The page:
My Windows 7 desktop is set up to back up to a Drobo B800i (over iSCSI) every night at 04:00, using Windows Backup. Even though it only uses about 700 GB of its 2 TB mirror, and only backs up a small fraction of that, backup jobs routinely took 15 hours or more. It could have copied the entire disk in half that time!
I set about hunting for a solution. One suggestion that turned up repeatedly in Google searches was to turn off the Background Intelligent Transfer Service. BITS is basically a download manager designed to only run when there is little or no other network traffic; among other thing, it is used by Windows Update to download patches. I couldn’t understand how this could help, but I had no better ideas and nothing to lose, so I stopped BITS. The next backup job completed in 45 minutes.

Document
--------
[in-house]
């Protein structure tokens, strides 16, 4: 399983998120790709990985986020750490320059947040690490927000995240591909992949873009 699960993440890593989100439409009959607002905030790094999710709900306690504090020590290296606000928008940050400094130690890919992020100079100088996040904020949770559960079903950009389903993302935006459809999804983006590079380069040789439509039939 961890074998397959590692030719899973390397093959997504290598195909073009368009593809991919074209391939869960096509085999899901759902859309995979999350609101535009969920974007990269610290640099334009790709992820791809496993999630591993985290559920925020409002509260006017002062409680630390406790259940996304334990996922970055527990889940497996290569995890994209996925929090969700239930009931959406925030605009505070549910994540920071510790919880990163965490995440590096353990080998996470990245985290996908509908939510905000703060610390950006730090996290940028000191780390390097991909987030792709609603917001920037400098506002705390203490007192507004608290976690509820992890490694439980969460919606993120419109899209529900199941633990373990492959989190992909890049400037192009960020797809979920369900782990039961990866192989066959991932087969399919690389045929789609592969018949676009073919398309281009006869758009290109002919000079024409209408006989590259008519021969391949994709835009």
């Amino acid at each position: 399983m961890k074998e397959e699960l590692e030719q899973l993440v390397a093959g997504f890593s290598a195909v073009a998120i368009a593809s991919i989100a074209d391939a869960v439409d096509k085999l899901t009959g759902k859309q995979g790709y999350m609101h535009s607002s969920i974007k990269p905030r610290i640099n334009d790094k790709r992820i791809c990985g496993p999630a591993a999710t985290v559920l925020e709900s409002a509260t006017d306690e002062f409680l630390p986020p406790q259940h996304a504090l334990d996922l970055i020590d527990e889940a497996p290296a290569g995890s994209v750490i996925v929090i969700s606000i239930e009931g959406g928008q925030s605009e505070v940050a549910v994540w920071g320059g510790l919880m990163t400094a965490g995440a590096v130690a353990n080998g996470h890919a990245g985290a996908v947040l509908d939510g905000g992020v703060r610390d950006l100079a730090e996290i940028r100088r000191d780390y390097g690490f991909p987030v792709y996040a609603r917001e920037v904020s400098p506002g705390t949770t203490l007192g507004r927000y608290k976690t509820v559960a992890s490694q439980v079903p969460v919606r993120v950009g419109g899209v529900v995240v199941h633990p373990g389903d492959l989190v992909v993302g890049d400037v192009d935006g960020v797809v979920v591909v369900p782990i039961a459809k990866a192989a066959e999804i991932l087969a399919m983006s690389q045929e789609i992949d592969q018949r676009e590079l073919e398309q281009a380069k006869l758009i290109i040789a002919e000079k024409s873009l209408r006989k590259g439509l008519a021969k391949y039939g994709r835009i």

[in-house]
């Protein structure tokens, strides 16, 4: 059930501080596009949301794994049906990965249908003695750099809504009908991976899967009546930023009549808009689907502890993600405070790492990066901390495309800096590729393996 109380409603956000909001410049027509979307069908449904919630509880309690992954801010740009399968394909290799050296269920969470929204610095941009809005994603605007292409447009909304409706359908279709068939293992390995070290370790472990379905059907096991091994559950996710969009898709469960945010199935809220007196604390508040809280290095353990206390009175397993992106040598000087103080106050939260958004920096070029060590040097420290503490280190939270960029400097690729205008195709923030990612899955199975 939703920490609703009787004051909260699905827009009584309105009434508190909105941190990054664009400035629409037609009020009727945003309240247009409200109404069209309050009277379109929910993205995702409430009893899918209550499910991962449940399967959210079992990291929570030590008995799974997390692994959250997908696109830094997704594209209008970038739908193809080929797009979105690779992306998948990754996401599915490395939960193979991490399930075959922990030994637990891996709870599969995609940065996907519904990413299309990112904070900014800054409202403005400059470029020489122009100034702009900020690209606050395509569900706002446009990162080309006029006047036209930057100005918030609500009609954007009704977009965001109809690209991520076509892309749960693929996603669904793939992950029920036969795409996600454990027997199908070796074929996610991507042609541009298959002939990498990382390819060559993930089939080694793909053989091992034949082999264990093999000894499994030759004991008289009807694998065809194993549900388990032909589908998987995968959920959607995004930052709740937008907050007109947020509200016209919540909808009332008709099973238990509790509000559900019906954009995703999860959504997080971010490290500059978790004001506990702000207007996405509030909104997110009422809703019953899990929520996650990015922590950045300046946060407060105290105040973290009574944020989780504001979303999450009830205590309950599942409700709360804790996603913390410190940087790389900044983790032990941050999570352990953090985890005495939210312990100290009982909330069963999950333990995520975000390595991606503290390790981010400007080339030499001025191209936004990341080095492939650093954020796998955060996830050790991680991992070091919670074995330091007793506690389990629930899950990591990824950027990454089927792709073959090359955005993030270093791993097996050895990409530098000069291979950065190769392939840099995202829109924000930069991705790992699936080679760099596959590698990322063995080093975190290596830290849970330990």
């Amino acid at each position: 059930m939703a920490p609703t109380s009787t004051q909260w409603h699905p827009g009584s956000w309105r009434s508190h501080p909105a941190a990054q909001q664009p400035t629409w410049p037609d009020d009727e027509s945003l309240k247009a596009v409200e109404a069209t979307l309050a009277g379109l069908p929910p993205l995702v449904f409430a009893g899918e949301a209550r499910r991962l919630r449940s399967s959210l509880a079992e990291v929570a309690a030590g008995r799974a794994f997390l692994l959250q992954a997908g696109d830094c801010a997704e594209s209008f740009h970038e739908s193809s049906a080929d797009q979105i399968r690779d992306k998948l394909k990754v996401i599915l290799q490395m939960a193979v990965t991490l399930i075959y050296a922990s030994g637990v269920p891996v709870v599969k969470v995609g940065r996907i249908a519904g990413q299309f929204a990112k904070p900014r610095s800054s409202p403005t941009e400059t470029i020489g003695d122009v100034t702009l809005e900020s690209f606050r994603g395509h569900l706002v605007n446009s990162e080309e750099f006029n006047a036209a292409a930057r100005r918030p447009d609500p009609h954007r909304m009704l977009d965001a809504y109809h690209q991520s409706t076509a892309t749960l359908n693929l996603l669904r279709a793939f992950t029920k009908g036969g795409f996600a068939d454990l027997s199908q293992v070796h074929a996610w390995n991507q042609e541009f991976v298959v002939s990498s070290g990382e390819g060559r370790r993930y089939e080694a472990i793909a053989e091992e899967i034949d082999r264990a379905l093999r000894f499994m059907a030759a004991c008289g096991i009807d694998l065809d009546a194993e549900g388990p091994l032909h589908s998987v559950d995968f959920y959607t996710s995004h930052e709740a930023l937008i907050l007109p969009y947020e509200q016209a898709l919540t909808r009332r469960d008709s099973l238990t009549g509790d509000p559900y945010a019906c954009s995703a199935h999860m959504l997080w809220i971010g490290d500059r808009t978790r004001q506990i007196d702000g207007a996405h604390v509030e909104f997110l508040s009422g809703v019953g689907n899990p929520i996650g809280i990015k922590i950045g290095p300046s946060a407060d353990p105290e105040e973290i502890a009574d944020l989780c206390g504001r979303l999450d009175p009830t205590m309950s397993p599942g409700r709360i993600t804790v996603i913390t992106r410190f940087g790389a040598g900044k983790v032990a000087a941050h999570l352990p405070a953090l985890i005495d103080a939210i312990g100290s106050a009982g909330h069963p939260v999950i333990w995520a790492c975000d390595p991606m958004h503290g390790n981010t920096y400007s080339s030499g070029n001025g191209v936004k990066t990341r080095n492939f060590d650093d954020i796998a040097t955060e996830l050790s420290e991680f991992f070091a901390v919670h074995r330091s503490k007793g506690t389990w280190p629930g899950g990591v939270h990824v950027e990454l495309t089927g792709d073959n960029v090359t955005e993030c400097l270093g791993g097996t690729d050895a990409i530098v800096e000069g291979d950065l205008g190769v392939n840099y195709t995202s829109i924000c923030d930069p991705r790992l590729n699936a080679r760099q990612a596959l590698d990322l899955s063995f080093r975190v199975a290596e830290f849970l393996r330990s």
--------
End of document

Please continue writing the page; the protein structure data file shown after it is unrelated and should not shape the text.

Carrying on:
Patch Tuesday came along, and I rebooted the computer. Since I had only stopped BITS and not disabled it, it started again when the machine booted. Backup jobs slowed down again. This time, I disabled BITS, and I was back to sub-hour backups.
This makes absolutely no sense. BITS wasn’t even downloading anything; as far as I know, the only program or service I have running that actually uses it is Windows Update. BITS was slowing down backups just by being there. I don’t remember having this issue when I ran backups to an eSATA drive, so there must be some network-related interaction between BITS and iSCSI, but I have no idea what.
4 thoughts on “Windows Backup slowdown”
Grrr. I rebooted again to install a card reader, and BITS had been re-enabled. I have now turned automatic updates off.
No good—something turned BITS back on again.
Would rsync be faster (rsync under windows) ?
Quite probably, but it wouldn’t be very useful.